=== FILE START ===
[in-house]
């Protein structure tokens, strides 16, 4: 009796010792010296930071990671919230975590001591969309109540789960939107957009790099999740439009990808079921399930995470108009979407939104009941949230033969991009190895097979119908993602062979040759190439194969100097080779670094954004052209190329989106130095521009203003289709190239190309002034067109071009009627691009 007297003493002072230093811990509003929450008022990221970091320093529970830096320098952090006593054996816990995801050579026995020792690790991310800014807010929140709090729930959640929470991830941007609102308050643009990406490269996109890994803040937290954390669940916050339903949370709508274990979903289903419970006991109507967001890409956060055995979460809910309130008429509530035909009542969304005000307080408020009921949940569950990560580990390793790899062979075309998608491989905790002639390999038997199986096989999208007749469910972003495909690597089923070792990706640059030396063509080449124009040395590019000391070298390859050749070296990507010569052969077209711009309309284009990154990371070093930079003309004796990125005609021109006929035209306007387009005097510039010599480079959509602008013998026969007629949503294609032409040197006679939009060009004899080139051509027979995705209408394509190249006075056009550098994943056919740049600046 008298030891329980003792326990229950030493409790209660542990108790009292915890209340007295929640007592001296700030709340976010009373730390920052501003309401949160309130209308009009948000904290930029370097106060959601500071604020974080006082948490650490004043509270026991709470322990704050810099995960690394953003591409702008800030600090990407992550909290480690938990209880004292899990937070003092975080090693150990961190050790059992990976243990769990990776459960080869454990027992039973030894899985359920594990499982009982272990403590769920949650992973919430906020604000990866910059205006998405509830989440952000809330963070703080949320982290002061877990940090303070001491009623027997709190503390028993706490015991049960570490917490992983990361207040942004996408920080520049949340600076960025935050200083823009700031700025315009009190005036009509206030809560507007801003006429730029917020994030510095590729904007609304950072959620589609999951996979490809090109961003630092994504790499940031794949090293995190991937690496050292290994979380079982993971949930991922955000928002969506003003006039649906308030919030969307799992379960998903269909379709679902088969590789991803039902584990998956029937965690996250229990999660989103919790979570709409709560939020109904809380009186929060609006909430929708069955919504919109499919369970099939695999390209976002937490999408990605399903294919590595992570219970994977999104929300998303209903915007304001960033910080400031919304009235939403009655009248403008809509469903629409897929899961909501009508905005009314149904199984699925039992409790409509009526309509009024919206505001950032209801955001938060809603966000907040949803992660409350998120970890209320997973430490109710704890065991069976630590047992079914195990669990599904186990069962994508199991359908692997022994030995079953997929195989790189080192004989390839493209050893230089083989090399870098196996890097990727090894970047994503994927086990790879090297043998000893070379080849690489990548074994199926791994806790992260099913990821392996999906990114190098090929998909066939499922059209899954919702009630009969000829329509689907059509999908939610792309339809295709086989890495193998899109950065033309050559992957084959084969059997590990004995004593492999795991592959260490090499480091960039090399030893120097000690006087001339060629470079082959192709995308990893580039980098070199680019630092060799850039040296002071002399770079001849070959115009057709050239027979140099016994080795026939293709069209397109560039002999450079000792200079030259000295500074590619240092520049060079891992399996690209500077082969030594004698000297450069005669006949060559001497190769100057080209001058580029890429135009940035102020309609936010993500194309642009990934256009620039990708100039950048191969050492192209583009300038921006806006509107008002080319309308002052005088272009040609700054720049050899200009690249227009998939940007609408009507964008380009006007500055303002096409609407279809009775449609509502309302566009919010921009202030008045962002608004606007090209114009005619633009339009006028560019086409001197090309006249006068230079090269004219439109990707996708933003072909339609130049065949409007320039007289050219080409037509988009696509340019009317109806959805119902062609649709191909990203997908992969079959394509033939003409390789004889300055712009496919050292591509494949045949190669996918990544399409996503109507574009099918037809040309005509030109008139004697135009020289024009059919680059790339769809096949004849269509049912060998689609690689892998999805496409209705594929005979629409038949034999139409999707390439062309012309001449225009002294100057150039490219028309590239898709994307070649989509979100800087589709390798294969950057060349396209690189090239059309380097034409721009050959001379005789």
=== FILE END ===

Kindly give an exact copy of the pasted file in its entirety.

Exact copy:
[in-house]
């Protein structure tokens, strides 16, 4: 009796010792010296930071990671919230975590001591969309109540789960939107957009790099999740439009990808079921399930995470108009979407939104009941949230033969991009190895097979119908993602062979040759190439194969100097080779670094954004052209190329989106130095521009203003289709190239190309002034067109071009009627691009 007297003493002072230093811990509003929450008022990221970091320093529970830096320098952090006593054996816990995801050579026995020792690790991310800014807010929140709090729930959640929470991830941007609102308050643009990406490269996109890994803040937290954390669940916050339903949370709508274990979903289903419970006991109507967001890409956060055995979460809910309130008429509530035909009542969304005000307080408020009921949940569950990560580990390793790899062979075309998608491989905790002639390999038997199986096989999208007749469910972003495909690597089923070792990706640059030396063509080449124009040395590019000391070298390859050749070296990507010569052969077209711009309309284009990154990371070093930079003309004796990125005609021109006929035209306007387009005097510039010599480079959509602008013998026969007629949503294609032409040197006679939009060009004899080139051509027979995705209408394509190249006075056009550098994943056919740049600046 008298030891329980003792326990229950030493409790209660542990108790009292915890209340007295929640007592001296700030709340976010009373730390920052501003309401949160309130209308009009948000904290930029370097106060959601500071604020974080006082948490650490004043509270026991709470322990704050810099995960690394953003591409702008800030600090990407992550909290480690938990209880004292899990937070003092975080090693150990961190050790059992990976243990769990990776459960080869454990027992039973030894899985359920594990499982009982272990403590769920949650992973919430906020604000990866910059205006998405509830989440952000809330963070703080949320982290002061877990940090303070001491009623027997709190503390028993706490015991049960570490917490992983990361207040942004996408920080520049949340600076960025935050200083823009700031700025315009009190005036009509206030809560507007801003006429730029917020994030510095590729904007609304950072959620589609999951996979490809090109961003630092994504790499940031794949090293995190991937690496050292290994979380079982993971949930991922955000928002969506003003006039649906308030919030969307799992379960998903269909379709679902088969590789991803039902584990998956029937965690996250229990999660989103919790979570709409709560939020109904809380009186929060609006909430929708069955919504919109499919369970099939695999390209976002937490999408990605399903294919590595992570219970994977999104929300998303209903915007304001960033910080400031919304009235939403009655009248403008809509469903629409897929899961909501009508905005009314149904199984699925039992409790409509009526309509009024919206505001950032209801955001938060809603966000907040949803992660409350998120970890209320997973430490109710704890065991069976630590047992079914195990669990599904186990069962994508199991359908692997022994030995079953997929195989790189080192004989390839493209050893230089083989090399870098196996890097990727090894970047994503994927086990790879090297043998000893070379080849690489990548074994199926791994806790992260099913990821392996999906990114190098090929998909066939499922059209899954919702009630009969000829329509689907059509999908939610792309339809295709086989890495193998899109950065033309050559992957084959084969059997590990004995004593492999795991592959260490090499480091960039090399030893120097000690006087001339060629470079082959192709995308990893580039980098070199680019630092060799850039040296002071002399770079001849070959115009057709050239027979140099016994080795026939293709069209397109560039002999450079000792200079030259000295500074590619240092520049060079891992399996690209500077082969030594004698000297450069005669006949060559001497190769100057080209001058580029890429135009940035102020309609936010993500194309642009990934256009620039990708100039950048191969050492192209583009300038921006806006509107008002080319309308002052005088272009040609700054720049050899200009690249227009998939940007609408009507964008380009006007500055303002096409609407279809009775449609509502309302566009919010921009202030008045962002608004606007090209114009005619633009339009006028560019086409001197090309006249006068230079090269004219439109990707996708933003072909339609130049065949409007320039007289050219080409037509988009696509340019009317109806959805119902062609649709191909990203997908992969079959394509033939003409390789004889300055712009496919050292591509494949045949190669996918990544399409996503109507574009099918037809040309005509030109008139004697135009020289024009059919680059790339769809096949004849269509049912060998689609690689892998999805496409209705594929005979629409038949034999139409999707390439062309012309001449225009002294100057150039490219028309590239898709994307070649989509979100800087589709390798294969950057060349396209690189090239059309380097034409721009050959001379005789």